(That’s also, incidentally, why I get letters from dudes ranting about how superficial and shallow women are on dating apps and how “even 5s think they’re 10s”.)
In reality, photos on dating apps are there to do two things.
First: to capture your potential match’s attention.
Your goal isn’t to impress women; your goal is to make it easier for the women who want what you have to offer to find you in the first place. Online dating isn’t about finding as many matches as possible, it’s about matching with the right people, the people who are looking for a guy just like you. If you focus on trying to be the hottest thing out there, you may or may not get more matches… but those are going to be weak matches at best, with people you aren’t compatible with. As the saying goes: you don’t want to be everyone’s cup of tea, you want to be a select group’s shot of whiskey. That’s why your photos are a visual shorthand to who you are as a person and what life with you would be like. You want to show yourself off to best effect and show who you are at a glance.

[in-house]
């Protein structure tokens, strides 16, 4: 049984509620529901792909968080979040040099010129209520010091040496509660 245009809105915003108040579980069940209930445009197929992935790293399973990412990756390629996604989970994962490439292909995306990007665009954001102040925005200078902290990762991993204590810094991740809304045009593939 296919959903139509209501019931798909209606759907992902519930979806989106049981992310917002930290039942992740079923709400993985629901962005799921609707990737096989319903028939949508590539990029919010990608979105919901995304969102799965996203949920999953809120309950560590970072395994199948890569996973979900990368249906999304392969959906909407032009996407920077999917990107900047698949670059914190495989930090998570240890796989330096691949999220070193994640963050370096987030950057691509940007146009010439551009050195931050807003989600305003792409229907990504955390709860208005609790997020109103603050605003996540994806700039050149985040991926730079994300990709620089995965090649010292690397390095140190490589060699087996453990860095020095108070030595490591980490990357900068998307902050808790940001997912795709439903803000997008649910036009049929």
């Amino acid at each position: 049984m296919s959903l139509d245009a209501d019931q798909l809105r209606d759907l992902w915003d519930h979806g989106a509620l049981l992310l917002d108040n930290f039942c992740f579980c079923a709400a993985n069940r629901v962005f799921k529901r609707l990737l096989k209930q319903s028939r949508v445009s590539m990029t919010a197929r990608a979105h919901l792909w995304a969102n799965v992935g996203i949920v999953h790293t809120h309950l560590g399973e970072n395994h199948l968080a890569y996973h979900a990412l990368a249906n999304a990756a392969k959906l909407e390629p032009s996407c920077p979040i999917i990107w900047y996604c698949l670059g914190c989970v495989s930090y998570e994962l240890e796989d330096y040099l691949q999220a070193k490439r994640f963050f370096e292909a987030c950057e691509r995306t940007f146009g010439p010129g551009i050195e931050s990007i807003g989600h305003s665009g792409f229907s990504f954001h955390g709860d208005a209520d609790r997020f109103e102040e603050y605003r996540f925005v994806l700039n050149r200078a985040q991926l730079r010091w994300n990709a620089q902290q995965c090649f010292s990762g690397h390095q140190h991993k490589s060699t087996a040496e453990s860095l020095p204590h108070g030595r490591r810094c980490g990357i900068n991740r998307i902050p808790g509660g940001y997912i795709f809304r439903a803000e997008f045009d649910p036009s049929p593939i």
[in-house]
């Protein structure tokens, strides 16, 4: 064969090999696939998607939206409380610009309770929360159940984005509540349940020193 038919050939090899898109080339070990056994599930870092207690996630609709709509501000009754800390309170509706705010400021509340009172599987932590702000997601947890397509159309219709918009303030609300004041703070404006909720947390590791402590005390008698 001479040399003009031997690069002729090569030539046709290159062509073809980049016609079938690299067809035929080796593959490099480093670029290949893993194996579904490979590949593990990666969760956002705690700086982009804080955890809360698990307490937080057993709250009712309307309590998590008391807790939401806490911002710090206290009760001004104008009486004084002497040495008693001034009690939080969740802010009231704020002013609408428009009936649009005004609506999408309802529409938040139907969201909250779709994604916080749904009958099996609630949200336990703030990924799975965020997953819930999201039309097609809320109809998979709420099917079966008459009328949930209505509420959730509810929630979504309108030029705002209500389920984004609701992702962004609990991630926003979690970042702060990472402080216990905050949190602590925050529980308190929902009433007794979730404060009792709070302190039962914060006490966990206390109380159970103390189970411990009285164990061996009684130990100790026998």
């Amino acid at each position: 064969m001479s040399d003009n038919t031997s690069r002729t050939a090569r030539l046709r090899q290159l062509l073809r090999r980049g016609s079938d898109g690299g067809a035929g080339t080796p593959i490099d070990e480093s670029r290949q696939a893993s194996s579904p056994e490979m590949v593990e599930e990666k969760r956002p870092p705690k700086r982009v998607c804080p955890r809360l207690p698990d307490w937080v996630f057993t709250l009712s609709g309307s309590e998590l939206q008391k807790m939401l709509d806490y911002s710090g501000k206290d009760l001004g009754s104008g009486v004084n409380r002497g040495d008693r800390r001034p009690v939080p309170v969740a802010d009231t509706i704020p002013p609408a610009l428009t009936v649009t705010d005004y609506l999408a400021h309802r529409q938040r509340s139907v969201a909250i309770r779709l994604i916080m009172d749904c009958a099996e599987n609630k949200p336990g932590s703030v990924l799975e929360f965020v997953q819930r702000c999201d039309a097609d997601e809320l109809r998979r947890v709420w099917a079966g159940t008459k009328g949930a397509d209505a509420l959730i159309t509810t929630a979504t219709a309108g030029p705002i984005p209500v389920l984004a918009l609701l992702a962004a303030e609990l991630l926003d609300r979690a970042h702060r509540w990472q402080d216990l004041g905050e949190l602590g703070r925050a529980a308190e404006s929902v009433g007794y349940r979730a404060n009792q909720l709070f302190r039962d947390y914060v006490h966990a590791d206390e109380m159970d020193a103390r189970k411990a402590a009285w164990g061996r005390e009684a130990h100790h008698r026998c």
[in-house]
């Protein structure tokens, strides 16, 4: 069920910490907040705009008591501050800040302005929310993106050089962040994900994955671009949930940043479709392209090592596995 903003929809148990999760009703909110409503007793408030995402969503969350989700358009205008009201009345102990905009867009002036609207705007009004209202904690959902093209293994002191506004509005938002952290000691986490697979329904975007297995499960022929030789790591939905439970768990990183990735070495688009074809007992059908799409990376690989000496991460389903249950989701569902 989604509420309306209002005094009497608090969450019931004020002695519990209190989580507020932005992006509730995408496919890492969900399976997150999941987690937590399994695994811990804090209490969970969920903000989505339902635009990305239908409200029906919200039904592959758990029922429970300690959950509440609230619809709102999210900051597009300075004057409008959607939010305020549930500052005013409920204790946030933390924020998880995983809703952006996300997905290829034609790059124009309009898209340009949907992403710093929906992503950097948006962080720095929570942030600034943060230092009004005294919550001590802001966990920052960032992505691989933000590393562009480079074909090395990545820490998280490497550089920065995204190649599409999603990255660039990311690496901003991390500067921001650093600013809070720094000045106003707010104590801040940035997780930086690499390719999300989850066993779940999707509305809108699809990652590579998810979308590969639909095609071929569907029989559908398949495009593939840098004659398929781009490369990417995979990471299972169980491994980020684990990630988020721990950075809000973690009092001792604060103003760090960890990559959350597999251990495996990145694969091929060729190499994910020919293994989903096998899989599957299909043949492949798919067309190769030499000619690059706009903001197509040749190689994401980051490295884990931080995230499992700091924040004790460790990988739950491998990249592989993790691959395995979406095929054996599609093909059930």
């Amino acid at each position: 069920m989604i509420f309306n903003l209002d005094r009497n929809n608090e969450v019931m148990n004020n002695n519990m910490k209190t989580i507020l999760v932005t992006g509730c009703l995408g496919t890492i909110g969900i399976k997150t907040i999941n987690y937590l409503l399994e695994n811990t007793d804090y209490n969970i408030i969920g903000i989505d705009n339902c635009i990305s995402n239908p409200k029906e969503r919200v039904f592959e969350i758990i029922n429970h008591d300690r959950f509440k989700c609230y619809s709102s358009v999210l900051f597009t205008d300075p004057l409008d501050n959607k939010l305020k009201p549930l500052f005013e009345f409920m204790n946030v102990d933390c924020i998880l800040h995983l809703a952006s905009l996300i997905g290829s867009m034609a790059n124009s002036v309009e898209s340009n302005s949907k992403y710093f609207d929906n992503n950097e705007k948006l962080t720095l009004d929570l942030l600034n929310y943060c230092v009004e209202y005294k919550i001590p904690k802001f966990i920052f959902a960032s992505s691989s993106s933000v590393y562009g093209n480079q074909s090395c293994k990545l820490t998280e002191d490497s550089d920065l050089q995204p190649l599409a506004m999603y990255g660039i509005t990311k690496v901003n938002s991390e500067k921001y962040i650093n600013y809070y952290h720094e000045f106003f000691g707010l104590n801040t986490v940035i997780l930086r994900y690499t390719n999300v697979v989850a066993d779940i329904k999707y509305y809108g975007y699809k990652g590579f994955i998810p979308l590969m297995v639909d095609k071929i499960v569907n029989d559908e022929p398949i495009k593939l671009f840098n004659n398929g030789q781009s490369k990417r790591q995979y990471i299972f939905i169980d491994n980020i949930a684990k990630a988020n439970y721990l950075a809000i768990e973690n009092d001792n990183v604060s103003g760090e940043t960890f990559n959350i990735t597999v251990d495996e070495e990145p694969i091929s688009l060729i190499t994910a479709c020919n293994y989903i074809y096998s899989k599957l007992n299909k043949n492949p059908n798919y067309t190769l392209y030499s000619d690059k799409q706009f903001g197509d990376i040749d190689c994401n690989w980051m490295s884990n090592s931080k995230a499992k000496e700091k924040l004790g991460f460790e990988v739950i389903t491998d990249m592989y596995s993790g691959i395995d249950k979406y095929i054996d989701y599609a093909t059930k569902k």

Now you, like a lot of guys, may not have many photos of yourself. That’s not unusual; culturally, guys are often taught that “selfies” are for girls, and shallow, self-involved girls at that. But not only is that bullshit, it also puts men at a disadvantage. Part of the reason why women tend to take better pictures in general and better dating app photos in particular is because they take a lot of selfies. Having lots of photos of yourself, especially when you’re the one in control of the camera, means that you not only get more comfortable with having photos taken, it means you get better at looking good in photos. And yes, that’s very much a skill that you develop with practice. A lot of looking good in photos is about understanding your angles. Bodies and faces tend to be asymmetric to one degree or another; knowing how to pose yourself in front of a camera makes it easier to present yourself in a way that minimizes those asymmetries. This is why, for example, Shannen Doherty was famous for her “head tilt” pose, or for keeping her hair over one eye. It’s also why “getting your good side” is a very real thing, not just something shallow and vapid people say.